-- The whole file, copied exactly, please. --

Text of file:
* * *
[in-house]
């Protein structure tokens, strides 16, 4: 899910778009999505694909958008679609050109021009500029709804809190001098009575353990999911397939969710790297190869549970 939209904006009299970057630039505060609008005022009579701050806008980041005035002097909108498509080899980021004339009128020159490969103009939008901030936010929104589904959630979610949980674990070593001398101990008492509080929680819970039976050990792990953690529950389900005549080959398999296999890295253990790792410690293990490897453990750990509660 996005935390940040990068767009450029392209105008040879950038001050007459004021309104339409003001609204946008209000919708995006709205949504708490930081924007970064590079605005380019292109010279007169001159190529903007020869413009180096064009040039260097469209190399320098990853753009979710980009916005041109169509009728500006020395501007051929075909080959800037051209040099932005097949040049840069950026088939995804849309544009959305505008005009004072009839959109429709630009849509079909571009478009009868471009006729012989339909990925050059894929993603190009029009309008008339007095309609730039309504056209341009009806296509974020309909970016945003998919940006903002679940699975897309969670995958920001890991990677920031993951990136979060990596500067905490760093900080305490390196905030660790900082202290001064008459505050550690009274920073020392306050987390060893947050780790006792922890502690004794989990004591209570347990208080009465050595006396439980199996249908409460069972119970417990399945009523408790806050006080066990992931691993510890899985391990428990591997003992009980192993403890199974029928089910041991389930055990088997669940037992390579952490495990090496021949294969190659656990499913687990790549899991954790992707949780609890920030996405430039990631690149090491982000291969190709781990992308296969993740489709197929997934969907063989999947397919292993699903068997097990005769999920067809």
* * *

[in-house]
């Protein structure tokens, strides 16, 4: 899910778009999505694909958008679609050109021009500029709804809190001098009575353990999911397939969710790297190869549970 939209904006009299970057630039505060609008005022009579701050806008980041005035002097909108498509080899980021004339009128020159490969103009939008901030936010929104589904959630979610949980674990070593001398101990008492509080929680819970039976050990792990953690529950389900005549080959398999296999890295253990790792410690293990490897453990750990509660 996005935390940040990068767009450029392209105008040879950038001050007459004021309104339409003001609204946008209000919708995006709205949504708490930081924007970064590079605005380019292109010279007169001159190529903007020869413009180096064009040039260097469209190399320098990853753009979710980009916005041109169509009728500006020395501007051929075909080959800037051209040099932005097949040049840069950026088939995804849309544009959305505008005009004072009839959109429709630009849509079909571009478009009868471009006729012989339909990925050059894929993603190009029009309008008339007095309609730039309504056209341009009806296509974020309909970016945003998919940006903002679940699975897309969670995958920001890991990677920031993951990136979060990596500067905490760093900080305490390196905030660790900082202290001064008459505050550690009274920073020392306050987390060893947050780790006792922890502690004794989990004591209570347990208080009465050595006396439980199996249908409460069972119970417990399945009523408790806050006080066990992931691993510890899985391990428990591997003992009980192993403890199974029928089910041991389930055990088997669940037992390579952490495990090496021949294969190659656990499913687990790549899991954790992707949780609890920030996405430039990631690149090491982000291969190709781990992308296969993740489709197929997934969907063989999947397919292993699903068997097990005769999920067809």